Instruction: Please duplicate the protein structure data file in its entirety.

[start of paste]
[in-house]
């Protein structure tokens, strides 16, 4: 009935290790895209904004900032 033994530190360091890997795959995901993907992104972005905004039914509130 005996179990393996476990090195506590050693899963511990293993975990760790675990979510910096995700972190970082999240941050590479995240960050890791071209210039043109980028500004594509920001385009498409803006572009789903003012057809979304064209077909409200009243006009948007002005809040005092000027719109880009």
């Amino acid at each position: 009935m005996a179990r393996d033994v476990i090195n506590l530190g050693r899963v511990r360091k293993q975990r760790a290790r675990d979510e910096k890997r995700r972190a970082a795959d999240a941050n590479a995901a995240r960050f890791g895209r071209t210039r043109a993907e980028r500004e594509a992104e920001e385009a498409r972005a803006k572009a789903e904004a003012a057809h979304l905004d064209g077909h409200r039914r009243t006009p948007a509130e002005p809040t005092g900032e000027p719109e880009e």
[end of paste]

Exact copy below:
[in-house]
């Protein structure tokens, strides 16, 4: 009935290790895209904004900032 033994530190360091890997795959995901993907992104972005905004039914509130 005996179990393996476990090195506590050693899963511990293993975990760790675990979510910096995700972190970082999240941050590479995240960050890791071209210039043109980028500004594509920001385009498409803006572009789903003012057809979304064209077909409200009243006009948007002005809040005092000027719109880009």
């Amino acid at each position: 009935m005996a179990r393996d033994v476990i090195n506590l530190g050693r899963v511990r360091k293993q975990r760790a290790r675990d979510e910096k890997r995700r972190a970082a795959d999240a941050n590479a995901a995240r960050f890791g895209r071209t210039r043109a993907e980028r500004e594509a992104e920001e385009a498409r972005a803006k572009a789903e904004a003012a057809h979304l905004d064209g077909h409200r039914r009243t006009p948007a509130e002005p809040t005092g900032e000027p719109e880009e």